NBC’s “Saturday Night Live” recently broadcast a skit featuring children of all ages drinking alcohol, with the repeated words “let kids drink.” While the skit might have been created in satire, this egregious message could be harmful to both youth and adults who were and continue to be exposed to the content, as it is repeatedly shared online across social media platforms.

Alcohol use and abuse is a major public health and safety concern in the U.S. Alcohol is the most widely used substance of abuse among America’s youth. Research shows that children and teens are especially vulnerable to and at risk for alcohol use and addiction. Furthermore, studies have found that the promotion of alcohol use in the media can increase youth’s positive expectancies about alcohol, leading to influencing their attitudes and behaviors.

The National Institute on Alcohol Abuse and Alcoholism (NIAAA) and the World Health Organization (WHO) provide current information surrounding the health dangers of alcohol use – especially during the current pandemic. Health experts report that alcohol can reduce the ability of the immune system to fight off infections and potentially increase the risk of developing COVID-19.

Since this pandemic began, alcohol sales have surged, raising concerns about the physical, emotional and mental risks of substance abuse. During this time of uncertainty, anxiety, fear and isolation, people of all ages are at risk of alcohol misuse.

SNL’s skit that features child alcohol use – with parent approval, no less – sends a dangerous message to both youth and adults that “alcohol is the answer.” The satire indicates that one can use alcohol to cope with problems and stress. This information is misleading. Drowning your stress and problems in alcohol is counterproductive and harmful.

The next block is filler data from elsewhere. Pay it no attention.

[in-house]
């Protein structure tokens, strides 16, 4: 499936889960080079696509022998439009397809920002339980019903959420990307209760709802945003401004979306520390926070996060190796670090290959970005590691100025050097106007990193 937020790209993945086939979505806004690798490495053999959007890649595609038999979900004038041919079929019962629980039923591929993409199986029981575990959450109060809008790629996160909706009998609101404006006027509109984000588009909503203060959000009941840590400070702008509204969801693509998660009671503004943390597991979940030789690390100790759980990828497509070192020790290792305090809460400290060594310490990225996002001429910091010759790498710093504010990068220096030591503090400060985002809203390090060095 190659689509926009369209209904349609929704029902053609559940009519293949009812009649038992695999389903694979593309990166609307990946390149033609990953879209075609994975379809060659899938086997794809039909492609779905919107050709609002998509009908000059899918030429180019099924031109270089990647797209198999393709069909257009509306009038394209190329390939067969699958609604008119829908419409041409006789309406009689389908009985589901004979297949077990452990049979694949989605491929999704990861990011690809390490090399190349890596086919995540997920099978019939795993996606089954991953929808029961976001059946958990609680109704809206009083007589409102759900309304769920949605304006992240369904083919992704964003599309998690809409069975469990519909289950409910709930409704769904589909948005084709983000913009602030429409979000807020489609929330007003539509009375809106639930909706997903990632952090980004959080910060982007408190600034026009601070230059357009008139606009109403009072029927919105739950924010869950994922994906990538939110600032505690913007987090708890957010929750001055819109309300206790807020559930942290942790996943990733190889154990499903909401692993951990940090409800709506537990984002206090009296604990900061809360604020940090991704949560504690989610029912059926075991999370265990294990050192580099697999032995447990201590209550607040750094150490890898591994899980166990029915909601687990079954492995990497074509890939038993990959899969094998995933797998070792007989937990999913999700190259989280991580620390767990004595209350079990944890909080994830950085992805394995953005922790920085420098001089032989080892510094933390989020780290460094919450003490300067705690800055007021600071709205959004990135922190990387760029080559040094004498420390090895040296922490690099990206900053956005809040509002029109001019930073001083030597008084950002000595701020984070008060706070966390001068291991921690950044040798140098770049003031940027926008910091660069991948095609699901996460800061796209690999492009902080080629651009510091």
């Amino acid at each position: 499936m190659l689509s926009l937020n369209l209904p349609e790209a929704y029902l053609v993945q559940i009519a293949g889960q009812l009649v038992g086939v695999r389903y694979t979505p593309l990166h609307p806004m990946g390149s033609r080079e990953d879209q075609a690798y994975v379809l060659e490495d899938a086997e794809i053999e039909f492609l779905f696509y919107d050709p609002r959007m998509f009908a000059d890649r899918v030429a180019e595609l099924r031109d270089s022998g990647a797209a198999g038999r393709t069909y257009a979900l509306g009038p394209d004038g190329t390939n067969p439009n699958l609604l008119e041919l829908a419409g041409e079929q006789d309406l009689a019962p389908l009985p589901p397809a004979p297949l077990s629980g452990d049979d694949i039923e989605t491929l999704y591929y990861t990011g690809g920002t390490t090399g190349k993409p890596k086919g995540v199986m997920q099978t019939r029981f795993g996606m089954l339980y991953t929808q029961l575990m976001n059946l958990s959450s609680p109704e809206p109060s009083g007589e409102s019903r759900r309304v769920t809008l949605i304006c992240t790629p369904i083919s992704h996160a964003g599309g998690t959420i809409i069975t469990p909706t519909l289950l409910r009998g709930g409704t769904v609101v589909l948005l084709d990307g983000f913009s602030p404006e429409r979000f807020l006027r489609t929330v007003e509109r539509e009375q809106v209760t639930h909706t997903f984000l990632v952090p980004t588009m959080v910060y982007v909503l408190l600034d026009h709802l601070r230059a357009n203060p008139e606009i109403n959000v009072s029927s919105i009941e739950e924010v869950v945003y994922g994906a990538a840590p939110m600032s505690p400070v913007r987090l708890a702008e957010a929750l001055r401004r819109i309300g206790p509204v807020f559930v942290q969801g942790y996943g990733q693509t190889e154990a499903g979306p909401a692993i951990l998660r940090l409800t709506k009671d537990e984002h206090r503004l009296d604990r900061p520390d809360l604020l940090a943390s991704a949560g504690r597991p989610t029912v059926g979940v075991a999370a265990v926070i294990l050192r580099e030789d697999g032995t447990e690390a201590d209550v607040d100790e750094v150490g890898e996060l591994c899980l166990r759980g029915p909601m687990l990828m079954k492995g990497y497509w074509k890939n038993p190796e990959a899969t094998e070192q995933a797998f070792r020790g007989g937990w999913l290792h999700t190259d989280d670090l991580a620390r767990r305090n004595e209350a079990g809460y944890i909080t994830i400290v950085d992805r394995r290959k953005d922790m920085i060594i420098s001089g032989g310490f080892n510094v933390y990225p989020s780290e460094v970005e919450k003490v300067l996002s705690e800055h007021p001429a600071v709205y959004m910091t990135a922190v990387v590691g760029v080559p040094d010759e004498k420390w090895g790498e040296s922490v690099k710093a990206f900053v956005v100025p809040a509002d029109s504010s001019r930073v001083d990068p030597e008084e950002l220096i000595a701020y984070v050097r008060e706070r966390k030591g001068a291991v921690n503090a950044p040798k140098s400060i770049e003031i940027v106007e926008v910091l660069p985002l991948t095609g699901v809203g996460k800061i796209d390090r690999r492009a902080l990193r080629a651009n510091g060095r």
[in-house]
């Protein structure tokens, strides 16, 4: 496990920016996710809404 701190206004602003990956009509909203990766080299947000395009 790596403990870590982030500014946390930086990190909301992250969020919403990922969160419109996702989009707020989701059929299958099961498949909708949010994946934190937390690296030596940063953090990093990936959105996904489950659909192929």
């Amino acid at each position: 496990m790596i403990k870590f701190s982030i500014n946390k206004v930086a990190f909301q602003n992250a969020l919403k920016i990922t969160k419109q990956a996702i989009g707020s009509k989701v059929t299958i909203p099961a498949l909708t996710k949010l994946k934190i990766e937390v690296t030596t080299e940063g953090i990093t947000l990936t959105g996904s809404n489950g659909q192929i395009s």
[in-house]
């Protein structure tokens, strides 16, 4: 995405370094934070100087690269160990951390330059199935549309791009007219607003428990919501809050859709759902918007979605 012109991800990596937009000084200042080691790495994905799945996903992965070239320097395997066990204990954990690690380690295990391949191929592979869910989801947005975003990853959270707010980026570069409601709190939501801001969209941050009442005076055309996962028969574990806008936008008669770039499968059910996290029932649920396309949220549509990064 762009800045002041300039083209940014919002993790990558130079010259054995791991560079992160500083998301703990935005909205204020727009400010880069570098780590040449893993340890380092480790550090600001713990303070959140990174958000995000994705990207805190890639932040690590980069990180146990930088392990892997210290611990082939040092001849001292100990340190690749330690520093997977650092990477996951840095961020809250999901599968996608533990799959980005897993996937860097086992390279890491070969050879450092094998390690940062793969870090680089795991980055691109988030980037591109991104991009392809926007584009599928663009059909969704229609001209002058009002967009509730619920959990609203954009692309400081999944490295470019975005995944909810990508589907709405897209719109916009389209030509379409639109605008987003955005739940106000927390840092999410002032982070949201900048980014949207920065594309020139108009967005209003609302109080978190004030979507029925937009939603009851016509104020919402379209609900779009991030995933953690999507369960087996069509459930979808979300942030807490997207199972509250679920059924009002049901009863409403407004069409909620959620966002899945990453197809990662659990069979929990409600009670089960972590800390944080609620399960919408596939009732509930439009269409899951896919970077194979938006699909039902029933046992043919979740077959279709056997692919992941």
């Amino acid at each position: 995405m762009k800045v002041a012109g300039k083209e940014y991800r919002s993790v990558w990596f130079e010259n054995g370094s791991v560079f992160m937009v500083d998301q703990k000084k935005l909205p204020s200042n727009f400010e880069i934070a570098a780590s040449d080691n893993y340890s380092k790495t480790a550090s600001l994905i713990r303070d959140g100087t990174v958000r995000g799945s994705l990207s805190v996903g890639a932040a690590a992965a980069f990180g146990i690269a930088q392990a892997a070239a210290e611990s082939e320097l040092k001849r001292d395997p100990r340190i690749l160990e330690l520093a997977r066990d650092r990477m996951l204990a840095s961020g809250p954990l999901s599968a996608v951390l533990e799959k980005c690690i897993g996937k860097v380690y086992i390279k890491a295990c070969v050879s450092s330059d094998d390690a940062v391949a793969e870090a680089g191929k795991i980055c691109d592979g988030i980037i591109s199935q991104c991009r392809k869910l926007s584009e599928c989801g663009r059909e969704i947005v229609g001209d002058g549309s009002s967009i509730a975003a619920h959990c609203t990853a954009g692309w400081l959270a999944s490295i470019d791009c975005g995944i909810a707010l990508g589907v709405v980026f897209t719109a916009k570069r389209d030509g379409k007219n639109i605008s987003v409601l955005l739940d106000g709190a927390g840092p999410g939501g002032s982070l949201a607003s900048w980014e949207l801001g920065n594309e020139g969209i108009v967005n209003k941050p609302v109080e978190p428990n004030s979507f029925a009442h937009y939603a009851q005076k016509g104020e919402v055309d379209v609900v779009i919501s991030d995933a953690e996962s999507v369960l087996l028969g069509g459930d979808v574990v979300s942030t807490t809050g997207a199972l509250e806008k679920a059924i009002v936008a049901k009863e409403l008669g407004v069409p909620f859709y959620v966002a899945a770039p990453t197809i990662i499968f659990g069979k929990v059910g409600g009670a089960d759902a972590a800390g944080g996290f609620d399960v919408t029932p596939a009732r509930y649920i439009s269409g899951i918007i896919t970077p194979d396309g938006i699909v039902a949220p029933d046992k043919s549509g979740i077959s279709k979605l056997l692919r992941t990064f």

The fact is, drinking alcohol to cope with stress can lead to or worsen existing mental health problems and increase the risk for alcohol use disorder. The risks for young people are even greater. Alcohol use can interfere with and impair child and adolescent brain development, memory and learning, and contribute to a range of adverse consequences – including behavioral and mental health problems and drunk-driving fatalities, a leading (and preventable) cause of adolescent deaths.

Teen drinking and drug use are unhealthy and unsafe. This behavior is also illegal. Parents and other adults who provide these substances are not only endangering the health of young people, they are also breaking the law.

As a community prevention coalition, LowCountry Alliance for Healthy Youth (LCAHY) works to identify and implement strategies to prevent youth substance use and related risk behaviors. SNL’s message is in stark contrast to LCAHY’s vision of uniting the community to promote positive choices and healthy lifestyles for young people.

We urge all members of our community to support LCAHY’s public health campaign, currently being aired on radio and TV, through newspapers and other publications, and through social media. We invite you to be part of the solution: Send clear messages to our children about the dangers of youth drinking, tobacco, and illicit drug use.

For more information and for healthy ways to cope with stress during the COVID-19 pandemic, visit lcahealthyyouth.com.

Loretta Novince, Ph.D. is a psychologist and consultant to LowCountry Alliance for Healthy Youth.